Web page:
Over the course of Barack Obama’s presidency, we have seen the media transform from a left-leaning, softball throwing, data twisting conglomeration into a full-blown advocacy group. A perfect example is the cover-up regarding the attack in Libya. Here is another. Just look at how a so-called “journalist” reports on the “news” of the presidential election.

The story is by Thomas Beaumont of the Associated Press. The headline reads, “Advantage Obama in hunt for 270 electoral votes.”

Advantage Obama? Is he kidding? Does this “reporter” actually watch the news?

Yes, the race is extremely close, but everyone knows that over the past month, states that were once close have Romney in the lead. States that were once securely Obama’s are now neck and neck. Those are the facts. Yet it’s advantage Obama?

Here’s more:

President Barack Obama is poised to eke out a victory in the race for the 270 electoral votes needed to win re-election, having beaten back Republican Mitt Romney’s attempts to convert momentum from the debates into support in all-important Ohio, according to an Associated Press analysis a week before Election Day.

While the Democratic incumbent has the upper hand in the electoral vote hunt, Romney has pulled even, or is slightly ahead, in polling in a few pivotal states, including Florida and Virginia. The Republican challenger also appears to have the advantage in North Carolina, the most conservative of the hotly contested nine states that will determine the winner.

First of all, it’s one thing for pundits to write op-eds and give interviews regarding who they think will win and why. But what is the point of a news organization doing an analysis BEFORE the election? It’s not news. It’s just an attempt to sway voters.

Obama is certainly NOT “poised” to eke out a victory. Who is saying that? No one.

Regarding North Carolina, the reporter makes in sound as if there is uncertainty: “The Republican challenger also appears to have the advantage in North Carolina.” Appears? Romney is solidly ahead. He WILL win North Carolina, and yet, this reporter attempts to cast doubt. Obama does not have the “upper” hand any more than Romney does. And based on the way all the polls continue to move toward Romney, the assertion that Obama has “beaten back Republican Mitt Romney’s attempts to convert momentum from the debates into support in all-important Ohio” is patently false. Ohio is a dead-heat, and it is precisely BECAUSE of the momentum generated by Romney.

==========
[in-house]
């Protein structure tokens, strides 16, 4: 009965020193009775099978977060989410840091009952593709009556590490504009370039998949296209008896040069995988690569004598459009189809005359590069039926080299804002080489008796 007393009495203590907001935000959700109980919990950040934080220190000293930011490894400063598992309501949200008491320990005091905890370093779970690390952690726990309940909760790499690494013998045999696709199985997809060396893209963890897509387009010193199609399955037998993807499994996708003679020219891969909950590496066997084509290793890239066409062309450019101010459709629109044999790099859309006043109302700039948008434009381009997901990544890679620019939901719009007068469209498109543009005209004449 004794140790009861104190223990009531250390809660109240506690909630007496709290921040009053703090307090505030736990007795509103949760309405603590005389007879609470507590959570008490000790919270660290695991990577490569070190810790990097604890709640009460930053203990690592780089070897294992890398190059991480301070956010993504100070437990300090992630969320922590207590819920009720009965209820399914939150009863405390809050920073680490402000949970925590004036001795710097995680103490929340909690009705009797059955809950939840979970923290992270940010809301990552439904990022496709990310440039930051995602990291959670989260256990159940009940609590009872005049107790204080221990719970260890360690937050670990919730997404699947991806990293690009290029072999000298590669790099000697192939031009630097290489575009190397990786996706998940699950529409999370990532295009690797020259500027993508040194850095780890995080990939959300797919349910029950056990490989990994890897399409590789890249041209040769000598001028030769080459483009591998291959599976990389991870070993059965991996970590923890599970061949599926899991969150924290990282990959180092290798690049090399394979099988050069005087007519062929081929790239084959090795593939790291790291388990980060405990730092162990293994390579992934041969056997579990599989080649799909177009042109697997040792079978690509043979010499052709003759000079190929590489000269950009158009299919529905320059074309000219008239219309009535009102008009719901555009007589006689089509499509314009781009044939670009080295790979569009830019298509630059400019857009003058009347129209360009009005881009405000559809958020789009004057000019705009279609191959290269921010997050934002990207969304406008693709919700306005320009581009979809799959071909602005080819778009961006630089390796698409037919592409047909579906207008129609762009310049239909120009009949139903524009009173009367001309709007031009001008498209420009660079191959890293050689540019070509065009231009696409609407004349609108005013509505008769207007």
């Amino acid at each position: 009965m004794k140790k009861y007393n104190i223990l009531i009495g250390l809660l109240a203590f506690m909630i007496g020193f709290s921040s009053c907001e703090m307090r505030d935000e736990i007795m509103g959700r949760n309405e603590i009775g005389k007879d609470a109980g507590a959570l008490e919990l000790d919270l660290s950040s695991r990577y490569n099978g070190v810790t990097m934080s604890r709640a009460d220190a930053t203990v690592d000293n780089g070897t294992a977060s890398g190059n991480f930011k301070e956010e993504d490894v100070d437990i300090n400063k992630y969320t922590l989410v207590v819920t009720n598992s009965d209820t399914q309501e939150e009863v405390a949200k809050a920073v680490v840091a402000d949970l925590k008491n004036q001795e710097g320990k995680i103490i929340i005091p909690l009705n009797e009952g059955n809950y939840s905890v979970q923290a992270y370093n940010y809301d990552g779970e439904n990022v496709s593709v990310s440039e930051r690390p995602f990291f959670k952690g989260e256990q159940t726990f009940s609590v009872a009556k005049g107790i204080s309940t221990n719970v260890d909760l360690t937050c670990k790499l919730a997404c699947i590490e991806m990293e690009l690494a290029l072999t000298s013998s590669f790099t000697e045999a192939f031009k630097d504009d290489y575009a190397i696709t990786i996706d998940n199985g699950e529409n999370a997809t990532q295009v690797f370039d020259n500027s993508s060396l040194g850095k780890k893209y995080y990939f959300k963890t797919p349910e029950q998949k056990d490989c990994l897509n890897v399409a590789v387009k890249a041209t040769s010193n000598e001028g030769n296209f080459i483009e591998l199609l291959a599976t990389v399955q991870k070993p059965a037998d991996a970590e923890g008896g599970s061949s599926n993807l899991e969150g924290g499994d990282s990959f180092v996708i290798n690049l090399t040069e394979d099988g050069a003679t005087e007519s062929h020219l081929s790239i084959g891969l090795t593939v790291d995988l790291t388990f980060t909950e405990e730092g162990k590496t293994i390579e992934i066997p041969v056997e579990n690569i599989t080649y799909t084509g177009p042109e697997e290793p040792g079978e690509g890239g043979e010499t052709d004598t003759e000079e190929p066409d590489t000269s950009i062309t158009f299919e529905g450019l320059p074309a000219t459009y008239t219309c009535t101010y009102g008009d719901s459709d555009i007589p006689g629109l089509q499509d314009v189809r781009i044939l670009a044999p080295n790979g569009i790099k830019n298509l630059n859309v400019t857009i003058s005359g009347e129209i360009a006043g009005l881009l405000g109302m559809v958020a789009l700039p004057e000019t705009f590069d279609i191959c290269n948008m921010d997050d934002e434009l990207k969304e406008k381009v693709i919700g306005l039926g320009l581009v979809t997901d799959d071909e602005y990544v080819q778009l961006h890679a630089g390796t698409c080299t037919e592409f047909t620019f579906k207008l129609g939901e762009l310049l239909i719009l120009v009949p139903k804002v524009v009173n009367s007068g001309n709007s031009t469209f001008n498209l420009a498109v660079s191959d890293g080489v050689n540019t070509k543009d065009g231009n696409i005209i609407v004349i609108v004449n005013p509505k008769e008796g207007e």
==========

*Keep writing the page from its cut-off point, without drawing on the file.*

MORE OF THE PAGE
While in a tight race with Obama for the popular vote, Romney continues to have fewer state-by-state paths than Obama to reach 270. Without Ohio’s 18 electoral votes, Romney would need last-minute victories in nearly all the remaining up-for-grabs states and manage to pick off key states now leaning Obama’s way, such as Iowa or Wisconsin.

This paragraph is so completely bogus. Both Obama and Romney have states that are clearly locked in. Both have only a few possible scenarios to victory. And yet, of those scenarios, there is no path that looks brighter for Obama than it did last month. In addition, the idea that Iowa or Wisconsin is a key state “now leaning Obama’s way” is completely false. Wisconsin (for example) was ALWAYS leaning Obama’s way. The fact is that the race has drawn even because of Romney’s campaigning and momentum. It certainly was never in Romney’s corner and now breaking for Obama.

The reporter then includes this sentence: “The AP analysis isn’t intended to predict the outcome.” But wait… going back and looking at the first paragraph, the first sentence reads: “President Barack Obama is poised to eke out a victory in the race for the 270 electoral votes…” That sure sounds like a prediction to me.

The story goes on and on. Here’s the election victory scenarios that are presented:

Obama, who won in 2008 in places where Democrats had not for a generation, continues to have several routes to electoral victory. His easiest: win Ohio, Iowa and Wisconsin, which are leaning his way. He could keep the White House with victories in Ohio, Wisconsin and Nevada. If he loses Ohio, he could prevail by sweeping New Hampshire, Iowa, Wisconsin, Nevada and Colorado.

Romney has fewer options. He must carry Florida and Virginia, where Republicans are feeling good about his standing, as well as wrest control of Ohio, and then also win Nevada, Colorado or New Hampshire. If he loses Ohio, Romney must make up for the state’s 18 electoral votes by cutting his way through Obama-leaning territory.

Now, read those two paragraphs, and tell me which candidate has the easier path. Granted, no path is “easy,” but look how they are described. The path described for Obama as his “easiest” is incomplete. Obama could win Ohio, Wisconsin, and Iowa, and still not get to 270. He would need help from states completely up for grabs. Romney’s strategy has the word “or” in it. Obama’s has the word “and” in it, yet Obama somehow has the easier path? Don’t fall for it.

Yes, the election could go either way. I’m banking on a Romney win. It will either be close, or I believe there is a potential for a Romney blow out. But to create a “news” story predicting Obama as the winner and misrepresenting the facts is certainly not “journalism.” It’s political hackery at its worst.

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